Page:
You’ve got to actually have someone to ask the questions to. It’s not something that’s intuitive and something that can be done independently. It’s something that needs you to ask advice and share with people and get revisions and run it past a person with a disability, to go back to our old theme. It’s really critical to have, you know– and we feel like communities. Many of the people in that community have retired from the university, but that’s the only mailing list they still watch, because that was something that was important to them. And it made accessibility important for them.

LAINEY FEINGOLD: Yeah, and I think recognizing that we’re part of a community, whether it’s in the workplace, like Lucy’s talking about, or the global community that we’re celebrating today on Global Accessibility Awareness Day, I think for the large organizations, they don’t know– many– let me start that over again.

The larger organizations, and even small organizations, like knowing that they’re not the only one doing it. They’re not the first one to do it. Nobody really likes to go first. In that talking prescription label initiative, we had that issue about, well, is anybody else doing it? And a lot of people are doing it.

And I think part of awareness of accessibility is awareness of what is going on in this community. I mean, we’re here celebrating GAAD. Everyone on this call knew enough about GAAD or 3Play or Lucy or me to know that this is something of interest. There’s many, many people out there who might have heard about accessibility, maybe from a demand letter about compliance, and don’t have any idea this community exists.

So I think part of our jobs at raising awareness is letting people know, hey, Microsoft is out there. Salesforce is out there. Wells Fargo, Bank of America, the biggest– apologies to anyone I left out– because there are so many large organizations leading the way, and universities, and whatever sector you’re in. I mean, I was at the Disability:IN Conference last summer, and Sara Basson from Google got up on a stage with Microsoft. There was Google. There was Microsoft. I think Adobe was up there.

And Sara Basson said, accessibility is kind of like business without borders. And I do some work with Disability:IN, and I see just the powerful sharing that goes on to– both to share information, but also to create that community that none of us are alone. We just have a big job to let people who aren’t in on it yet get in on it. So, yeah. Lucy, did you have anything more on that?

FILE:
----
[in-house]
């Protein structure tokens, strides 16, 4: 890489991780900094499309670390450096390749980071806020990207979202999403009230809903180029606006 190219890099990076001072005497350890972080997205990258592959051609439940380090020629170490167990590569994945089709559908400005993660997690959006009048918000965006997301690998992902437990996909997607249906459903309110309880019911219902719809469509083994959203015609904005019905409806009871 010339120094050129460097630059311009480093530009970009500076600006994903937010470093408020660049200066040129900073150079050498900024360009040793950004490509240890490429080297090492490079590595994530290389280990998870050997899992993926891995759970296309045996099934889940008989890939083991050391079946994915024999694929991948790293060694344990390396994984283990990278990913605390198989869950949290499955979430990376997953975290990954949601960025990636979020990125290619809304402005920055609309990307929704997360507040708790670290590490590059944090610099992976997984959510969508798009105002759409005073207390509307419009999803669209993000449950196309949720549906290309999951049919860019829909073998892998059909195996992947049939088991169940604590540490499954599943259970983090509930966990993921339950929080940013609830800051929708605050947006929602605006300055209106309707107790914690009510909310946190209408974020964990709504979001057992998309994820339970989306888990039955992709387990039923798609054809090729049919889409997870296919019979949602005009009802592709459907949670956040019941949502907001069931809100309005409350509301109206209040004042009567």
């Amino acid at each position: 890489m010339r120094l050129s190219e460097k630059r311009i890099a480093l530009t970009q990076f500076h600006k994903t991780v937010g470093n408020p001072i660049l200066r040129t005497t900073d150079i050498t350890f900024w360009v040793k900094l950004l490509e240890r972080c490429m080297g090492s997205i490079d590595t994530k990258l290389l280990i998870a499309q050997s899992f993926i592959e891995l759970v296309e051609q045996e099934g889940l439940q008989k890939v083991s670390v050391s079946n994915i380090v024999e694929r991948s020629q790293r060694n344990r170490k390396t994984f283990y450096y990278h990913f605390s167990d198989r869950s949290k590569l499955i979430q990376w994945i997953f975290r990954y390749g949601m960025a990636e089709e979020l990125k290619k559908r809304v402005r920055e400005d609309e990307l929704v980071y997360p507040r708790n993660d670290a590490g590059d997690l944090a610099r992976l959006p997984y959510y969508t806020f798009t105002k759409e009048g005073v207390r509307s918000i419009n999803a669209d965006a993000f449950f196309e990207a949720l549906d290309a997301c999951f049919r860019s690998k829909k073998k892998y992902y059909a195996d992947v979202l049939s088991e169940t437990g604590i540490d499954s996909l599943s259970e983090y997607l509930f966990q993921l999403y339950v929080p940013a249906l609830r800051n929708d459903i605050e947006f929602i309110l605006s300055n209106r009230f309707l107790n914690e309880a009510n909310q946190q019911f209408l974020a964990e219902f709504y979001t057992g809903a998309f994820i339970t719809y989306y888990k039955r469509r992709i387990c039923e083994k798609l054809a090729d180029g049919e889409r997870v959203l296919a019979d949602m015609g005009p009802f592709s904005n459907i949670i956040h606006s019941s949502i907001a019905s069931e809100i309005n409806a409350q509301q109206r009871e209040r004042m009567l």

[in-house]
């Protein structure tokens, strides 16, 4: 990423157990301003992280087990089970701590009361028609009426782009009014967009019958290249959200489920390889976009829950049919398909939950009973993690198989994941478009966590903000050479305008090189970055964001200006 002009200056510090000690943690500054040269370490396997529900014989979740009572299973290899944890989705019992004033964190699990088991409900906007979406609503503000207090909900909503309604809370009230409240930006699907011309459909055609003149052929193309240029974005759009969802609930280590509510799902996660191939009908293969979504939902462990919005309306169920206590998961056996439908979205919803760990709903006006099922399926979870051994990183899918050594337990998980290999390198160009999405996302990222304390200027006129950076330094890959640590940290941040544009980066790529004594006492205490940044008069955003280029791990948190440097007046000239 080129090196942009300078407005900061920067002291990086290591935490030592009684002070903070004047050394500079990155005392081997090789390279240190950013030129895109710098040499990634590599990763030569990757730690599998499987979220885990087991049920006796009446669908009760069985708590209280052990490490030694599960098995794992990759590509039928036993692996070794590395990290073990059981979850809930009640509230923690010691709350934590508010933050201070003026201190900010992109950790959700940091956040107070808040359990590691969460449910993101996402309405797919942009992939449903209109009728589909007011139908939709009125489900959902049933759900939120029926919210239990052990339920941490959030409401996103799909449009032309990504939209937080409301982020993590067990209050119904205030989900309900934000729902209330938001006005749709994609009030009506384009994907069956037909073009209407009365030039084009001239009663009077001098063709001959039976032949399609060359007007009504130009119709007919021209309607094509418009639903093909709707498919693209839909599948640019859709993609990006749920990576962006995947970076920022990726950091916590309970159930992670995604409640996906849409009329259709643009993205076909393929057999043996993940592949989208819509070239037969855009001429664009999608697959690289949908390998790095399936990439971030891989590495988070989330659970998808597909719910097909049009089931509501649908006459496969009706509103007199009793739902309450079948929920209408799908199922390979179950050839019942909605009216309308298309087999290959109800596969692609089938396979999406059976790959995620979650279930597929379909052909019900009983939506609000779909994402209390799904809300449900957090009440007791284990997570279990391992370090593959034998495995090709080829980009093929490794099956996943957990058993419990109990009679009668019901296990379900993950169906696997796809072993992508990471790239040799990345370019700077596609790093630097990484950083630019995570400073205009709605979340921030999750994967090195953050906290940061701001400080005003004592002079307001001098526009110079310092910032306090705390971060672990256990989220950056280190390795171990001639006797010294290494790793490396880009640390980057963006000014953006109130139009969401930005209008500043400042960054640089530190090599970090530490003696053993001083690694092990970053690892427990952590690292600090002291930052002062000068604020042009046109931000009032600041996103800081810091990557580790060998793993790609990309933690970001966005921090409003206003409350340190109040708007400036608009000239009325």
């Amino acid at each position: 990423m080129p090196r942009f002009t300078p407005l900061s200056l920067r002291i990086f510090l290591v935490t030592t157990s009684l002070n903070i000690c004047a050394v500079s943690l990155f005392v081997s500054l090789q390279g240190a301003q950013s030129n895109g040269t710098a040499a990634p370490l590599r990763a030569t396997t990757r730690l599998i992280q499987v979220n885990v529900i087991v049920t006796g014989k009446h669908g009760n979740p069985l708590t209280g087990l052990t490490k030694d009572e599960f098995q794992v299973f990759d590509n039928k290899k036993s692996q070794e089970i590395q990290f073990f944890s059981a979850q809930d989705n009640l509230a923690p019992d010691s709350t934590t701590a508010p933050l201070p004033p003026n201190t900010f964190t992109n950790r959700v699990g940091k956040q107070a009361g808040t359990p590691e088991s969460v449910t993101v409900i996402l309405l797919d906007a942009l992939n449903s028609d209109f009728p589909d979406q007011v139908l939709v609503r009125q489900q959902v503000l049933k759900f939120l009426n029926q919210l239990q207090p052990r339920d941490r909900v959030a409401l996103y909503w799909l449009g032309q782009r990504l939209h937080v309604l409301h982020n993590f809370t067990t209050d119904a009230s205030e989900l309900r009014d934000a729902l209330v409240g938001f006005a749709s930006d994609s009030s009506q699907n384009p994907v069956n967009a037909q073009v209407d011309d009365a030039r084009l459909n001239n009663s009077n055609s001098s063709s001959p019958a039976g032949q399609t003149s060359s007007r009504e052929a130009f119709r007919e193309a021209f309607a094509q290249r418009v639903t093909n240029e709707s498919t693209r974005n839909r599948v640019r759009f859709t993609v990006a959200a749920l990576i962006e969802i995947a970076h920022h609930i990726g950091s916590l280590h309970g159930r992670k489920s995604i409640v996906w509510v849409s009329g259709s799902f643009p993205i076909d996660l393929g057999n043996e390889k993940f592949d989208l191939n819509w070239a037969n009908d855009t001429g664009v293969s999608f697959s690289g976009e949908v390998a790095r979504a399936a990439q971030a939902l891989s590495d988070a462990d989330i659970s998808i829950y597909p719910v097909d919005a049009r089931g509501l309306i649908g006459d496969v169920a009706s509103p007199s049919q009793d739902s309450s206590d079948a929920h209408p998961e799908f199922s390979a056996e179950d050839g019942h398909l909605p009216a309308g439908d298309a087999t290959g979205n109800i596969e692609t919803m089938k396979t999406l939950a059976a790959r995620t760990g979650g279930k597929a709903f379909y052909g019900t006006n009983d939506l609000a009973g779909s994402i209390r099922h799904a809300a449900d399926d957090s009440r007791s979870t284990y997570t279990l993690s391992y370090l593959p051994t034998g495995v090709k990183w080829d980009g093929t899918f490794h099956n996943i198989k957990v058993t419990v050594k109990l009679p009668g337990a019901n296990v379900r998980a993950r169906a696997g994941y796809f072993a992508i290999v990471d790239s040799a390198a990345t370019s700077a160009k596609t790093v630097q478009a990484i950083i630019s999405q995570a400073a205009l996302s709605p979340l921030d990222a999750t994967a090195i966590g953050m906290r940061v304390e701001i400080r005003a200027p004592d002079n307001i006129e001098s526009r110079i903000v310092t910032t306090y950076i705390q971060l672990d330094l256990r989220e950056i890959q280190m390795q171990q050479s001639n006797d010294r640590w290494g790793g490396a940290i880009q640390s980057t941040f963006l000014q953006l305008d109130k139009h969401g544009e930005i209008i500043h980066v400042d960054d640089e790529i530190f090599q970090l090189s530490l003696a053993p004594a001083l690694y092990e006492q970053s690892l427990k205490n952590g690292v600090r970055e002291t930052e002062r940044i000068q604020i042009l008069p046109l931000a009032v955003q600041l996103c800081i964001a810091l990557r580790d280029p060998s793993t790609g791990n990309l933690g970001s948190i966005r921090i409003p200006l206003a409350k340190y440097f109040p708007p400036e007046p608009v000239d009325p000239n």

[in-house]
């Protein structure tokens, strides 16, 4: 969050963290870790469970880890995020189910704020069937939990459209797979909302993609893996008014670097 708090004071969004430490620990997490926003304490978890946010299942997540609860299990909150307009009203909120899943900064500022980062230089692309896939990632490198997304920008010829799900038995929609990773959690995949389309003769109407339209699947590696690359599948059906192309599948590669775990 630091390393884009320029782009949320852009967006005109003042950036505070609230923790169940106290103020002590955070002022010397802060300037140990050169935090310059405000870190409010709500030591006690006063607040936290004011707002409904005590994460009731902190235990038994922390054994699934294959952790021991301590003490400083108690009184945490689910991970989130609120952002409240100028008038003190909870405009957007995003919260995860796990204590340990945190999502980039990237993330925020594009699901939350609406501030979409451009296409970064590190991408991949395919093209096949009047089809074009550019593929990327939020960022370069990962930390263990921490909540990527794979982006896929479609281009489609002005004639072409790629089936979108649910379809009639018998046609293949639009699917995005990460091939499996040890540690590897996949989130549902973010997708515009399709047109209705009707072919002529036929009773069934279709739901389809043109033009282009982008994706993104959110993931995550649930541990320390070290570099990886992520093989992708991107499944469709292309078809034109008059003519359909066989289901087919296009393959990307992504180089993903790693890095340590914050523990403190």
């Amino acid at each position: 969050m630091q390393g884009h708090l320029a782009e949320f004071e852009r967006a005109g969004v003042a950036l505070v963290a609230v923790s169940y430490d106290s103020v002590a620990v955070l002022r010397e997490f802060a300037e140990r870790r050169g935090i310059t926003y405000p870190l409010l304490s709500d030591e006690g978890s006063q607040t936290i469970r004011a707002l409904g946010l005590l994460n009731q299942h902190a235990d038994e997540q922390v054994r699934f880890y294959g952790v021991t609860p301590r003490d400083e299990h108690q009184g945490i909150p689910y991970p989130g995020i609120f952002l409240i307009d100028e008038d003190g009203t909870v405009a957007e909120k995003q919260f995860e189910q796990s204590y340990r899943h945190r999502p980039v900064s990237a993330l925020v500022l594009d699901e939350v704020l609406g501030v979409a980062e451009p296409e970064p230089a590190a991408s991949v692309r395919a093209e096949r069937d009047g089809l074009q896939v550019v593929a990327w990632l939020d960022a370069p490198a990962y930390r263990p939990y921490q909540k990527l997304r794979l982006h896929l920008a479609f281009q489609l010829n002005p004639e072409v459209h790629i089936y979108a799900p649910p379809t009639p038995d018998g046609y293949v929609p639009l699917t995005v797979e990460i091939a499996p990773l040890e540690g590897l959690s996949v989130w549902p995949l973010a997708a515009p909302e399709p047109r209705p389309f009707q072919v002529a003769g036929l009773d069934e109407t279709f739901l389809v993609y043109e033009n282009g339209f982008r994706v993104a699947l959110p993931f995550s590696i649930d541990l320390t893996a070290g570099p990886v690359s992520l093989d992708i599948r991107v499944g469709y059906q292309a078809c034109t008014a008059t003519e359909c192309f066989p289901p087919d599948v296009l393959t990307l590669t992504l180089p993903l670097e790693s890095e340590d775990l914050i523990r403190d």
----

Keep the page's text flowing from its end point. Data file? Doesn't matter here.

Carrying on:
LUCY GRECO: I think what I want to say is accessibility is one of the most caring and sharing communities out there. And by having that community, you can gain a lot that you wouldn’t otherwise have if you didn’t have community. You know, many of the web– many of the listservs about accessibility I’m on or the meetups I go to or the committees I sit on have people from all different companies.

And somebody from Microsoft might ask how to fix X, and somebody from Google might be the one to answer it. And there’s no share– there’s no fear of the sharing. Because it’s accessibility, it’s OK to let Microsoft do the same thing Google’s doing, let the same thing Apple’s doing.

The other company is never the competition when it comes to accessibility, and it’s really a beautiful thing. You can go to a meetup and the two experts in the room are friends from other companies. You don’t see that often in the tech world. The Oracle people don’t interact with the Salesforce people because they’re competitive. Not in accessibility. Oracle and Salesforce hold hands and give presentations together.

LAINEY FEINGOLD: Yeah, I’m glad you mentioned the meetups, because one silver lining of the coronavirus situation is we can all go to meetups from other cities. I’ve been lucky enough to experience firsthand the Chicago meetup, the Toronto. But now I would really encourage people to check out the offerings, because everyone’s doing everything online, mostly through Zoom. And you can see what’s happening in other communities.

And I think it’s a way to raise awareness to give ourselves, who are already in the community, the support we need, and also to bring other people in. So our awareness principle of remembering you’re not alone ends with build community, and remember that most people don’t like to go first. So share, stay aware of what’s happening globally, locally, nationally.

OK, our next principle– this is kind of my favorite one. Well, they’re all my favorite, but– is don’t use fear. Don’t use fear. Lucy, you want to say something about that?

LUCY GRECO: Fear is never a way to teach, learn, or engage with people. And, you know, you think of the old horror movies, where it’s, don’t go into that house. It’s terrible. And nobody ever goes into the house, and it’s something that’s terrifying and the unknown. And it’s terrible. Fear doesn’t get people to actually become accessible.

I can’t tell you how many times I’ve heard developers that I’ve not worked with say, this accessibility is so hard. And I have to do this damn accessibility. And I have to comply with it. And they don’t want to do it. They can’t get their head around the, I have to, because if I don’t, somebody’s going to sue us. And if we do it, somebody’s going to sue us anyways.